Do spinal cord injuries always cause paralysis?
Spinal cord injuries come in many forms, many of which will not heal and cause permanent damage. You may have been hit by a car or been involved in a pedestrian accident that resulted in your injury, and for you, it’s important to learn more about making a claim for compensation. These injuries can be very costly, both now and in the future. An attorney experienced in personal injury lawsuits can give you more information.
What’s important to understand is that spinal injuries may not injure the nerves or they may impact the nerves. Depending on the kind of injury you’ve suffered, you’ll find that you have different consequences. For example, a spinal column injury could just impact the spine, while a spinal cord injury could damage the nerves communicating from the brain.
There are 33 vertebrae on the spine including seven cervical, five lumbar, five sacral, four fused and 12 thoracic. When you get hurt, the body parts that will suffer typically include those below the point of injury. The spinal cord is protected by your spine, and if the spine is forced apart or the spinal cord is impacted, the injuries you suffer will be more severe than if you only break bones or slip discs.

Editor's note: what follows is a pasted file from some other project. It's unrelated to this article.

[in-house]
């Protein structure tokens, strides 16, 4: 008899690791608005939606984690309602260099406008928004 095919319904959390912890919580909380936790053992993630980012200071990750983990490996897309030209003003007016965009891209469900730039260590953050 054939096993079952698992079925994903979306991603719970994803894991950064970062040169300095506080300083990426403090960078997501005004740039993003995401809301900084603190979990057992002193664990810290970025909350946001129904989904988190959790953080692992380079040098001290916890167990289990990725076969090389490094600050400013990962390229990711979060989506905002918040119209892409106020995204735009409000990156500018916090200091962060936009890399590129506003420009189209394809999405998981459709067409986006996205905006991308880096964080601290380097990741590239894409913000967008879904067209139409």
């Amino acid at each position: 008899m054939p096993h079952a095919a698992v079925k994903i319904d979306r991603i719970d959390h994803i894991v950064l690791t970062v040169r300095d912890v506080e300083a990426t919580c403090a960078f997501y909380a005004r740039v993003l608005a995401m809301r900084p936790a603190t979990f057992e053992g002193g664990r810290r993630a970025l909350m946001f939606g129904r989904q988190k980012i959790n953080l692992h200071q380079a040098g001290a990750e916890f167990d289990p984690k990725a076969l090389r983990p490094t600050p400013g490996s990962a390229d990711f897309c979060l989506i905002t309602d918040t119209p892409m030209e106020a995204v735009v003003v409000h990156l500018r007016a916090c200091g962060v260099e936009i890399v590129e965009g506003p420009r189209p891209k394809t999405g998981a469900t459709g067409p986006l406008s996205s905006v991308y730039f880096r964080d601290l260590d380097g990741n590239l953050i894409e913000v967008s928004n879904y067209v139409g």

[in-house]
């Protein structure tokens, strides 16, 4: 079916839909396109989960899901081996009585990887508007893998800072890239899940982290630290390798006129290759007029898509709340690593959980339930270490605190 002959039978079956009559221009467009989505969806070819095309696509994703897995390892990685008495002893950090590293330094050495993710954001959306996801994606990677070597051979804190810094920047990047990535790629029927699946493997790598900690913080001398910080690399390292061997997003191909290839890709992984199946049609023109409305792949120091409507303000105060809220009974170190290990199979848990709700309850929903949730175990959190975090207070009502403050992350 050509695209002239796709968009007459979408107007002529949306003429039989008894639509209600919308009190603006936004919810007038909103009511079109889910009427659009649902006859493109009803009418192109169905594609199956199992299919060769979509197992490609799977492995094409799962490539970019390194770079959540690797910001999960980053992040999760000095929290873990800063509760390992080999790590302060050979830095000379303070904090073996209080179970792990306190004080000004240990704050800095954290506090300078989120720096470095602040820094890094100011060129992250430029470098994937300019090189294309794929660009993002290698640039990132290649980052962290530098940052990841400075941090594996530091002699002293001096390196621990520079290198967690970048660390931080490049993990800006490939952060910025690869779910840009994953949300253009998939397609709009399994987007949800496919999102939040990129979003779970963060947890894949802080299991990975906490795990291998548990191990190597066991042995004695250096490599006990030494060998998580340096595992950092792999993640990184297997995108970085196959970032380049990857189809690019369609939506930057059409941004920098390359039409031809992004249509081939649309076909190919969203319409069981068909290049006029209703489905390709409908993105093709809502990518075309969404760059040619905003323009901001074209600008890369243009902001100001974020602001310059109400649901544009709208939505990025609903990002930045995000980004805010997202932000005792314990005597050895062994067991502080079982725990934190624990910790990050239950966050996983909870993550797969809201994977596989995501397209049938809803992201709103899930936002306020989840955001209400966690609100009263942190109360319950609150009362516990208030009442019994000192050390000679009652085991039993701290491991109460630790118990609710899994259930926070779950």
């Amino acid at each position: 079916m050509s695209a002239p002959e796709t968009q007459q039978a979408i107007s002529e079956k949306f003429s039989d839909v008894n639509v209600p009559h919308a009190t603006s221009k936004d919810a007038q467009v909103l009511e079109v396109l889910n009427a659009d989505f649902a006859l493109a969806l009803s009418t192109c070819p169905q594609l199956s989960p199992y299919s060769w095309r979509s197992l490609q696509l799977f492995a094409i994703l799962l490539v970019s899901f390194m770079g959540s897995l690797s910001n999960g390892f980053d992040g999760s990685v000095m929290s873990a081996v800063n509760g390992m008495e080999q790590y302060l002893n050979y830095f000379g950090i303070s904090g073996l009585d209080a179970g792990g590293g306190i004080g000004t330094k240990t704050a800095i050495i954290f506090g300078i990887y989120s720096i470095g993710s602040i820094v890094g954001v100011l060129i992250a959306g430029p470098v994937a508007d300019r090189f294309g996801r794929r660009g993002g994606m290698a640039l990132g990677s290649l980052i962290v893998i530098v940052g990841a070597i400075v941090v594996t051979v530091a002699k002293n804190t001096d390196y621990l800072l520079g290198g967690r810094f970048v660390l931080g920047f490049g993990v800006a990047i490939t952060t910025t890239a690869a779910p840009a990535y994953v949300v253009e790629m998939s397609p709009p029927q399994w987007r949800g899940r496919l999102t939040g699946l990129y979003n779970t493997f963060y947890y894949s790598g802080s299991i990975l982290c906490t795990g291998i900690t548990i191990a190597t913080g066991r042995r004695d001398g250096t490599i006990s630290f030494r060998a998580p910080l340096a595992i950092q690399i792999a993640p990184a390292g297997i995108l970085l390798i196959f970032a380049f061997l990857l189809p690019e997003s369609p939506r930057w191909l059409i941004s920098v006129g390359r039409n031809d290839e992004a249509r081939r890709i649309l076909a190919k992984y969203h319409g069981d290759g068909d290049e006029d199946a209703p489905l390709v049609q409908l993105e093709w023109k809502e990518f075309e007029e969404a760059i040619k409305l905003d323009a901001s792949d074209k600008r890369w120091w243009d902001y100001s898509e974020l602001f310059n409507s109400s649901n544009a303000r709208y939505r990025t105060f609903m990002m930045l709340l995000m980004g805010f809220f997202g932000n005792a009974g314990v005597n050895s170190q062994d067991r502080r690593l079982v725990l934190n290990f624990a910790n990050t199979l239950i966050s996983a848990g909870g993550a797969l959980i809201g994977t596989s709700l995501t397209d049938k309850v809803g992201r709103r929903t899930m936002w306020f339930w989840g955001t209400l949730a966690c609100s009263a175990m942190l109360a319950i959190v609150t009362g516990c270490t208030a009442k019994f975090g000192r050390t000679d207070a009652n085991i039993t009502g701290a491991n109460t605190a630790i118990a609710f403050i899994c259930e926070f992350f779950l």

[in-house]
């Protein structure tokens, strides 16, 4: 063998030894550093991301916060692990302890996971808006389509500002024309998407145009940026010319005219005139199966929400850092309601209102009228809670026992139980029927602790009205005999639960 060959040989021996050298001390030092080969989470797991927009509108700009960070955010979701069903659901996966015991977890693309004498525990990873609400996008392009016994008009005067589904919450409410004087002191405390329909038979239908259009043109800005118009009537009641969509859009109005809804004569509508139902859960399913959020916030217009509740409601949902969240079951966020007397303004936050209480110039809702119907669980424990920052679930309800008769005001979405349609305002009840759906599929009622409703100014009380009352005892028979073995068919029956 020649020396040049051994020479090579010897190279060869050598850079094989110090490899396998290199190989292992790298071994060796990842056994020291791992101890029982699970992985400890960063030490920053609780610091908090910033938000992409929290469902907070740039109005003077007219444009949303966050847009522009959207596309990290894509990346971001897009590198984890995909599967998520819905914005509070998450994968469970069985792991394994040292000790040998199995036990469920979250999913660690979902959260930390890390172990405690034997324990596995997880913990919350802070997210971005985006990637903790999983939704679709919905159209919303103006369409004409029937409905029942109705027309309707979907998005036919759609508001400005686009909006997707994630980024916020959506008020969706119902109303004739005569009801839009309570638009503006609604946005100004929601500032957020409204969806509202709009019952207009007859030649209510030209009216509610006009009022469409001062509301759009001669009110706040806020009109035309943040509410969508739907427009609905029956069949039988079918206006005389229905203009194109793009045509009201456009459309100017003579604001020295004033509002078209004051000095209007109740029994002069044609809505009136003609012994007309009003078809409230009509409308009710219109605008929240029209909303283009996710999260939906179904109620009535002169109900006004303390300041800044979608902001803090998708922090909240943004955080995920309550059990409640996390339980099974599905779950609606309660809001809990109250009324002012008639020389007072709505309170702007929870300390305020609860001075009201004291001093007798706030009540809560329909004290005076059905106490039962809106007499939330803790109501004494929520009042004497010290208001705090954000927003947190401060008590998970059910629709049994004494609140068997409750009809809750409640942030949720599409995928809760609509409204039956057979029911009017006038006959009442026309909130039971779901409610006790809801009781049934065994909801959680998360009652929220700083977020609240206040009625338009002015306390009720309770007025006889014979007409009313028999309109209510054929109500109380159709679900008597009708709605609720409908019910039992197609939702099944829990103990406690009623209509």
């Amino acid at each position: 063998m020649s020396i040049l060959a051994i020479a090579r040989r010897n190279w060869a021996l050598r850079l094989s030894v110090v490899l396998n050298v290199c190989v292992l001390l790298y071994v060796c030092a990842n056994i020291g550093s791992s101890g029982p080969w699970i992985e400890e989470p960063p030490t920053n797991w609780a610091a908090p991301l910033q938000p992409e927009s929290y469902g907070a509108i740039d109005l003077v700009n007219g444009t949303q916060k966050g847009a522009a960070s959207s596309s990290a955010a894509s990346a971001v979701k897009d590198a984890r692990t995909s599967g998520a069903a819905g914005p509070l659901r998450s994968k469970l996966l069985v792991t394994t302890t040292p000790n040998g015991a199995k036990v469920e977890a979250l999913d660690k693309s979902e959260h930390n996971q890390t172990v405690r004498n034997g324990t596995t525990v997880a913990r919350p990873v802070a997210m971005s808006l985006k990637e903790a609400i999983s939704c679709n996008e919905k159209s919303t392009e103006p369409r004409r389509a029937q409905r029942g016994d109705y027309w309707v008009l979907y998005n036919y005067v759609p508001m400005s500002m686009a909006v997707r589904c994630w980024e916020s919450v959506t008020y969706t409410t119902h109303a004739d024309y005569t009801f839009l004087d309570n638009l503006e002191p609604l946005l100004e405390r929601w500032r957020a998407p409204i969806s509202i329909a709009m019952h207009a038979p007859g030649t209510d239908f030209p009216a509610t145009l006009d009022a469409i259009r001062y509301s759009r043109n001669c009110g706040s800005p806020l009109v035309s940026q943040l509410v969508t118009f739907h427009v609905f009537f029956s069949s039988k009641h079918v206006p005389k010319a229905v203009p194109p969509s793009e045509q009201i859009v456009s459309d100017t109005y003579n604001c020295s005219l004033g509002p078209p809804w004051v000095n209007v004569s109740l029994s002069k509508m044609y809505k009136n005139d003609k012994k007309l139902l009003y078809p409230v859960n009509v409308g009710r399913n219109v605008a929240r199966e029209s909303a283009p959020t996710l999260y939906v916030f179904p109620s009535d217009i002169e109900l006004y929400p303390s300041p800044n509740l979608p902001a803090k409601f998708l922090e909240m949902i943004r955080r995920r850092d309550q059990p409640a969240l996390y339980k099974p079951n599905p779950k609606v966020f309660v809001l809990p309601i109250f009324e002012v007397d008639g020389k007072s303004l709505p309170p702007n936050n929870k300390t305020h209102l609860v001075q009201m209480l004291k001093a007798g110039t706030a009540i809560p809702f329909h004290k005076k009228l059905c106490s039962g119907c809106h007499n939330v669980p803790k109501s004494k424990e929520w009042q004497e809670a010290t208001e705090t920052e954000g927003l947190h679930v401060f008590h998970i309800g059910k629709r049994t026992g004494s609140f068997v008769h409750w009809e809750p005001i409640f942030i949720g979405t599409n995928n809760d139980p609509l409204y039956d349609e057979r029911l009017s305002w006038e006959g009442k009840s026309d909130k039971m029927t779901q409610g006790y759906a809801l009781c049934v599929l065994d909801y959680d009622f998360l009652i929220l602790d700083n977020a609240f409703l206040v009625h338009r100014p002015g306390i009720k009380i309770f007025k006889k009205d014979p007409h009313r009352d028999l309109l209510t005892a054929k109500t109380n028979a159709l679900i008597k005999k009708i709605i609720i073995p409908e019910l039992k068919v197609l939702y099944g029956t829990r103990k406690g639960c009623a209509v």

With a spinal cord injury, the damage to the communication between the body and the brain can make it hard to do certain things. For instance, you could be paralyzed from the waist down or lose sensation in one arm. The extent of the damage will depend on where the injury took place and on how severe the injury was. It’s possible for you to lose the ability to move muscles, feel or touch, or to have other functions of the body altered, like how your body eliminates waste or how you breathe.
If you are left with paralysis, it’s possible to suffer from one of many kinds. Paraplegia happens when you lose sensation in the legs or lower trunk. Quadriplegia happens when you lose function and sensation in several body parts including the chest, arms, legs and trunk.
Source: Spinal Cord Injury BC, “About Spinal Cord Injury,” accessed Sep. 10, 2015
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